40 percent of the organisms did not survive BP’s beach ‘cleanup’

Oil spill cleanup on beach scaling back, Pensacola News Journal, February 27, 2011:

... Last year, nesting was disrupted when National Seashore beaches were invaded by helicopters and droves of volunteers, media and cleanup crews as the oil spill approached the coast in May.

"The cumulative impacts of losing two nesting seasons back-to-back is not acceptable," [National Seashore Superintendent Dan Brown] said. "Birds are very sensitive to human activity. When people get too close, they flush and leave nests and leave their eggs. Eggs exposed to intense heat of the sun won't survive." ...

More than 20 different organisms — including ghost crabs, tiger beetles, sand fleas and microscopic creatures — live in the sand. They create the bottom of the food chain for the creatures, including shorebirds, that feed on the beach.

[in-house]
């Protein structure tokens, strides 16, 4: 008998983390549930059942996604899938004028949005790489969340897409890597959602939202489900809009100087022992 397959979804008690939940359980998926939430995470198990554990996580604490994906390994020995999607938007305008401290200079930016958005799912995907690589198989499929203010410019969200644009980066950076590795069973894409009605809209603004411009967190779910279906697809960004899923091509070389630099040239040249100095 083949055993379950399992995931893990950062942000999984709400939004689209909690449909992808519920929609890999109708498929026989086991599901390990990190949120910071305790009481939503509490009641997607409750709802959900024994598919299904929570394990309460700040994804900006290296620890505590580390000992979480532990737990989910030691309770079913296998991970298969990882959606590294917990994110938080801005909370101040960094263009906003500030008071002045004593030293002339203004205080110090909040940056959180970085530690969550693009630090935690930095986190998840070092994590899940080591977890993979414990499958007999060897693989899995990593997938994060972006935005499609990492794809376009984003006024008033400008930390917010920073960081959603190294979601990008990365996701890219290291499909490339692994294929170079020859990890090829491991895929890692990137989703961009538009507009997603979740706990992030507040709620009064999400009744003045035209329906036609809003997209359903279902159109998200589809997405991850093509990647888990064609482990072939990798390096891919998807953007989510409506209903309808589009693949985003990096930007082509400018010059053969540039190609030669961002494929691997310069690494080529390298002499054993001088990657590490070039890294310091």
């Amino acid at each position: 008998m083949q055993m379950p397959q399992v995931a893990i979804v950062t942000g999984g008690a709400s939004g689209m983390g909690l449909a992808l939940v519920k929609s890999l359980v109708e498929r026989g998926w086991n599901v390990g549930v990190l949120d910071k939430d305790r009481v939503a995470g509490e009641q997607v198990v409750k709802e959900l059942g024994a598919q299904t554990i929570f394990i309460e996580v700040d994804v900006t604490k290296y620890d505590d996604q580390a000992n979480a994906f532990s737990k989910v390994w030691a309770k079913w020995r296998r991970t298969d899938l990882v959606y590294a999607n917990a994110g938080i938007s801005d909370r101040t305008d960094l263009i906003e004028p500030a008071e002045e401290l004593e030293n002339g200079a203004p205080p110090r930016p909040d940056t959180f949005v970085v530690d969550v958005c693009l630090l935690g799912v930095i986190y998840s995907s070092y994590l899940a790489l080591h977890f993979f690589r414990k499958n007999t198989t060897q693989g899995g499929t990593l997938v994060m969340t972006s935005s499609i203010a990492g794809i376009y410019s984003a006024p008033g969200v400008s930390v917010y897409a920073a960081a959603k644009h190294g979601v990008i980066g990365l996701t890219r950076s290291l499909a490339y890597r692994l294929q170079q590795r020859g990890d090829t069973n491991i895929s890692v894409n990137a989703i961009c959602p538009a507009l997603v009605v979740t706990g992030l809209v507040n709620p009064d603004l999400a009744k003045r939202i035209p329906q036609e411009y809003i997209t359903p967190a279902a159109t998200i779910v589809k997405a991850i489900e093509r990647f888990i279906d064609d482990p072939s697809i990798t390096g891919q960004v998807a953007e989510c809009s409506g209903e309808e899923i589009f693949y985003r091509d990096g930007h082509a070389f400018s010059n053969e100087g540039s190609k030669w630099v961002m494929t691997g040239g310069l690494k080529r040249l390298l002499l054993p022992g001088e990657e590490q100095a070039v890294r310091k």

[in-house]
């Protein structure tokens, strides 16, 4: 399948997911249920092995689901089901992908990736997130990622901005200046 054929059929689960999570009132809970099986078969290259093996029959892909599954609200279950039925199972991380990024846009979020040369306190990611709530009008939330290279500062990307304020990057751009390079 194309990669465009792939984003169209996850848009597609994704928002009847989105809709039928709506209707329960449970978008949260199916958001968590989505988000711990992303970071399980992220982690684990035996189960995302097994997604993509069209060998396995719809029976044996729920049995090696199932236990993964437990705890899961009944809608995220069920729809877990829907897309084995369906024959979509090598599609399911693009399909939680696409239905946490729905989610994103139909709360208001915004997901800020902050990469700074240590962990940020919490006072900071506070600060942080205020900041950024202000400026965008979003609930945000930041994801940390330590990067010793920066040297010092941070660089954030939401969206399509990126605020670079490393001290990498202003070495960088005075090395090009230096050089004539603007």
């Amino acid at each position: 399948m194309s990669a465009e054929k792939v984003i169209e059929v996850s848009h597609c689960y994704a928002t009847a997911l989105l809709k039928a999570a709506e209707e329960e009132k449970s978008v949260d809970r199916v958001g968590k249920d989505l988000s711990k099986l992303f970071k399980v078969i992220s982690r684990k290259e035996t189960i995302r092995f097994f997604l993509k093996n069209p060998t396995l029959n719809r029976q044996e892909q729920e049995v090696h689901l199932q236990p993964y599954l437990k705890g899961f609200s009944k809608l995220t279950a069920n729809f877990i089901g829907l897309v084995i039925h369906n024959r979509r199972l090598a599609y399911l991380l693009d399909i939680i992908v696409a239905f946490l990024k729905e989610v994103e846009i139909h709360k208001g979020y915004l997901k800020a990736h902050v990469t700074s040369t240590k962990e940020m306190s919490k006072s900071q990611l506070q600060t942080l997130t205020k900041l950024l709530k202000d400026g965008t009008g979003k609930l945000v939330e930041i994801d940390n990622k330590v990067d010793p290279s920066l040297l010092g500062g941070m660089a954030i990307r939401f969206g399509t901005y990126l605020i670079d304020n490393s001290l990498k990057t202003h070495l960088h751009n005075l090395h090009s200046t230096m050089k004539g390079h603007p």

"Our scientists said 40 percent of the organisms did not survive the cleanup," Brown said.

Read the report here.

1 comment to 40 percent of the organisms did not survive BP’s beach ‘cleanup’

  • Jean

    More BS from BP on Page 2 of the article. No plan? Their plan is to hope this submerged oil stays submerged.

    So far, BP does not have a plan to address most of the remaining submerged tar mats, but officials at the company's Incident Command in New Orleans are working on it, said Tom Mahan, BP's Florida Branch director.

    "It's not our intentions of ignoring it, but if we're going to do something, we want it to be effective," Mahan said. "We don't want to stir it up. We don't want it to be a negative impact."

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